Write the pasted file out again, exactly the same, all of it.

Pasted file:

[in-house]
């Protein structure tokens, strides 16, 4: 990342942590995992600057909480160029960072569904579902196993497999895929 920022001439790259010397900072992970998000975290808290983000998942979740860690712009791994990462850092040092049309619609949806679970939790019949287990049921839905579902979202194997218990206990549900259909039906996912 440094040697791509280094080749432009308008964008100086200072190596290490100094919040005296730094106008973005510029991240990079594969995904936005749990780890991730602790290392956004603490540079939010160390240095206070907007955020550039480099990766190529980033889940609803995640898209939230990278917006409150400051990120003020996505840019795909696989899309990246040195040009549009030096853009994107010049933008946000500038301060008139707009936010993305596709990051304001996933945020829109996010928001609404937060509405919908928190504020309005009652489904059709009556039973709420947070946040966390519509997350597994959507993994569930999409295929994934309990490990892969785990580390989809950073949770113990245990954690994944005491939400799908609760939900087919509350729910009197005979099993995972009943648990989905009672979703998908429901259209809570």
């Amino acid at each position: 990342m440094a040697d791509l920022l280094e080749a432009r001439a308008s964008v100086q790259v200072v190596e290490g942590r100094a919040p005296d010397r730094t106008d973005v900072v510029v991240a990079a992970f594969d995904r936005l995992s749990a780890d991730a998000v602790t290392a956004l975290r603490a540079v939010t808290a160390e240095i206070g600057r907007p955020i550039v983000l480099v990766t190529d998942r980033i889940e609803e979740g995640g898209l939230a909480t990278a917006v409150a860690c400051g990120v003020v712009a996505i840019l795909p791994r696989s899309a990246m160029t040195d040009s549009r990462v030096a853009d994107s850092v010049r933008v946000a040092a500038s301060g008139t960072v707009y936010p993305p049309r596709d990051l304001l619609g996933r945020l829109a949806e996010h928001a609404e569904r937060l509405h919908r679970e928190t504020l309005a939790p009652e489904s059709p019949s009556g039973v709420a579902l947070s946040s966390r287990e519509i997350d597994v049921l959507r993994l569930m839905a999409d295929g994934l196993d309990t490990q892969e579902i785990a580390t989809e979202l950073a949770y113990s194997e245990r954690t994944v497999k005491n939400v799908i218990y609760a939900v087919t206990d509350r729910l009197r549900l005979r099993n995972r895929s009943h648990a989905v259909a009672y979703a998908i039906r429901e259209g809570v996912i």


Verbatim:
[in-house]
């Protein structure tokens, strides 16, 4: 990342942590995992600057909480160029960072569904579902196993497999895929 920022001439790259010397900072992970998000975290808290983000998942979740860690712009791994990462850092040092049309619609949806679970939790019949287990049921839905579902979202194997218990206990549900259909039906996912 440094040697791509280094080749432009308008964008100086200072190596290490100094919040005296730094106008973005510029991240990079594969995904936005749990780890991730602790290392956004603490540079939010160390240095206070907007955020550039480099990766190529980033889940609803995640898209939230990278917006409150400051990120003020996505840019795909696989899309990246040195040009549009030096853009994107010049933008946000500038301060008139707009936010993305596709990051304001996933945020829109996010928001609404937060509405919908928190504020309005009652489904059709009556039973709420947070946040966390519509997350597994959507993994569930999409295929994934309990490990892969785990580390989809950073949770113990245990954690994944005491939400799908609760939900087919509350729910009197005979099993995972009943648990989905009672979703998908429901259209809570």
């Amino acid at each position: 990342m440094a040697d791509l920022l280094e080749a432009r001439a308008s964008v100086q790259v200072v190596e290490g942590r100094a919040p005296d010397r730094t106008d973005v900072v510029v991240a990079a992970f594969d995904r936005l995992s749990a780890d991730a998000v602790t290392a956004l975290r603490a540079v939010t808290a160390e240095i206070g600057r907007p955020i550039v983000l480099v990766t190529d998942r980033i889940e609803e979740g995640g898209l939230a909480t990278a917006v409150a860690c400051g990120v003020v712009a996505i840019l795909p791994r696989s899309a990246m160029t040195d040009s549009r990462v030096a853009d994107s850092v010049r933008v946000a040092a500038s301060g008139t960072v707009y936010p993305p049309r596709d990051l304001l619609g996933r945020l829109a949806e996010h928001a609404e569904r937060l509405h919908r679970e928190t504020l309005a939790p009652e489904s059709p019949s009556g039973v709420a579902l947070s946040s966390r287990e519509i997350d597994v049921l959507r993994l569930m839905a999409d295929g994934l196993d309990t490990q892969e579902i785990a580390t989809e979202l950073a949770y113990s194997e245990r954690t994944v497999k005491n939400v799908i218990y609760a939900v087919t206990d509350r729910l009197r549900l005979r099993n995972r895929s009943h648990a989905v259909a009672y979703a998908i039906r429901e259209g809570v996912i």